Home arrow 2009 Diary arrow May 2009. Lithuania, Belarus & Georgia, Home & Away.
May 2009. Lithuania, Belarus & Georgia, Home & Away. PDF Print E-mail
Written by Jos   

Mediterranean TortoiseA fantastic month, neatly split into two halves - the first travelling the eastern extremes of Western Palearctic, the second concentrating on my Labanoras reserve. With Azure Tits in Belarus and Guldenstadt's Redstarts, Caucasian Snowcocks and much more in Georgia, the travels were spectacularly successful. Back home, Labanoras also enjoyed something of a golden period - no less than four pairs of Wryneck with territory, White-backed Woodpeckers continuing to incubate and, at the month's end, the return of the Rollers. On top of all this, the three Garganey that arrived at the end of April remained all month, the female becoming elusive and presumed to be incubating eggs, a new breeding species for the land.


1-15 May. Eastern Wanders.

Azure TitWith eyes to the delights of my east, the first few days of May were spent on back-to-back trips, first to the legendary marshes of the Pripyat Valley in Belarus and then further afield to the High Caucasus of Georgia, with an additional couple of days on the steppes close to the Azerbaijani border. Fantastic trips both, Belarus every bit lived up to its reputation, bagging the amazing Azure Tits for the fourth consecutive year, along with the expected clouds of White-winged Black Terns and breeding Ruffs. With Terek Sandpipers, Black Storks, Whiskered Terns and Bluethroats as added extras, I returned very much licking my lips in expectation - the next days would bring even greater rewards! And indeed they did. In stunning landscapes and glorious weather, Black-headed BuntingGeorgia exceeded all expectations. At Kazbegi, high in the mountains, birds galore - a mega flock of 44 Guldenstadt's Redstarts, numerous Great Rosefinch, plus scree slopes that echoed to Caucasian Snowcocks. Lammergeiers and Red-fronted Serins, Caucasian Black Grouse and Wallcreepers, all first-class birding in first-class surroundings. Similarly, in landscapes that could not have contrasted more, the fabulous steppe did Georgia proud - larks and buntings abundant, shrikes common and raptors equally so, Bee-eaters in colonies and Pygmy Cormorants on lakes, the two days down here really left me in awe of Georgia, a fantastic country at the eastern extreme of the Western Palearctic.

Full accounts and photographs of the two trips can be found in the following links: 'CLICK HERE FOR BELARUS' and 'CLICK HERE FOR GEORGIA'


16-25 May. Home Territory.

With travels over, it was time to become reacquainted with my Labanoras reserve. Visiting several times within these days, the birding was superb. GarganeyPlenty of  incoming migrants to drool over - Common Rosefinch in the regeneration, at least four singing Thrush Nightingales, plus Golden Orioles in the forest, several pairs of Redwings and an impressive total of four Wrynecks holding territory (two in the forest, singles in the regeneration and garden). On top of all those, the Garganey from the previous month lingered throughout, the female going 'absent' by the 24th, presumably incubating eggs in a hidden thicket - if confirmed, becoing the latest addition to the breeding avifauna. Action too out in the meadows - clouds of dragonflies taking to the wing and the first Swallowtails amongst the butterflies, while overhead raptors included the now-resident Lesser Spotted Eagles and the first Black Kite of the season. All idyllic on the land, even a dash of mammal action - two Raccoon Dogs, one Brown Hare plus one new species for the land, a Red Squirrel dancing about in the trees a mere 100 metres from the feeders, hmm maybe one day! In the meantime, one little vole already enjoys the feeders!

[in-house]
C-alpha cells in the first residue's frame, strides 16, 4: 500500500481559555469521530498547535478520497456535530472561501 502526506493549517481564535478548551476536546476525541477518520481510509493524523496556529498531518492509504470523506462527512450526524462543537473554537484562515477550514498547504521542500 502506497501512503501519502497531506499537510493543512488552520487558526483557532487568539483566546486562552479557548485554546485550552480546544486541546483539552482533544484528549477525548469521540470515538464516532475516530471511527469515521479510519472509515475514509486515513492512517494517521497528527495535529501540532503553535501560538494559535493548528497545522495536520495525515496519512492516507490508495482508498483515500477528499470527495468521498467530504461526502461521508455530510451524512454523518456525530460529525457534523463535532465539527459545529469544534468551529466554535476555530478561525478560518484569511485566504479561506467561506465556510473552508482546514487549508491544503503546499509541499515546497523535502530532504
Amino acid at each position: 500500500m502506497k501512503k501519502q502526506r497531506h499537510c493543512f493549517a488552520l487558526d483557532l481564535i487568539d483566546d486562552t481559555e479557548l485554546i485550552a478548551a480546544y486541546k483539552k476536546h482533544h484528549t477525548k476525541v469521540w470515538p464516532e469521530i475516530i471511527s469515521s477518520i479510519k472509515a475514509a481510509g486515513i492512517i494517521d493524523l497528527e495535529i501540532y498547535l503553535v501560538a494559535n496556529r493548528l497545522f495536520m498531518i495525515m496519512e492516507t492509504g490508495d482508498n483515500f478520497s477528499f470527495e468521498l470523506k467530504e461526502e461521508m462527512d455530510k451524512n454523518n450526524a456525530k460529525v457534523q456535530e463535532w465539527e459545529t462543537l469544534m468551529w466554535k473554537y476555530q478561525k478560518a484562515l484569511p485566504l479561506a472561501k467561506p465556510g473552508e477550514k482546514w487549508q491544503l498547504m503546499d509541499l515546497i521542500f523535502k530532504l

Last, but not least, woodpeckers. Usually elusive as the summer builds, these mainstays of my winter birding tend to take the backstage during summer. Not so this year - as well as the Wrynecks, another six species vie for a slice of the action. In a somewhat golden period, the star pair of White-backed Woodpeckers continued to incubate, while both Black and Grey-headed Woodpecker appeared in the forest off yonder, the calls of the latter echoing across the waters. Completing the set, both Great and Middle Spotted Woodpeckers still at the feeders daily,  whilst Lesser Spotted Woodpeckers breeds nearby.


Meanwhile, over at Baltoji Voke, things continued to tick over much as they always do - plenty of birds, plenty of butterflies and plenty of dragonflies. With a conscious decision to quit regular visits to this locality (other than for butterflies), my occasional visits still prove fruitful - a visit on the 17th revealing a Common Nightingale in waterside scrub, a real turn-up for the books. Still present a week later, a Thrush Nightingale was also present, the two birds seemingly sharing a single patch of bushes, vagrant and common resident hand-in-hand! Also two Temminck's Stints, a singing Barred Warbler and, possibly a record count for the country, the rather nice sight of 16 Broad-billed Sandpipers in a single flock. As for the butterflies, the real reasons of my visits, two Swallowtails, three Green Hairstreaks and the first Small Heaths of the season.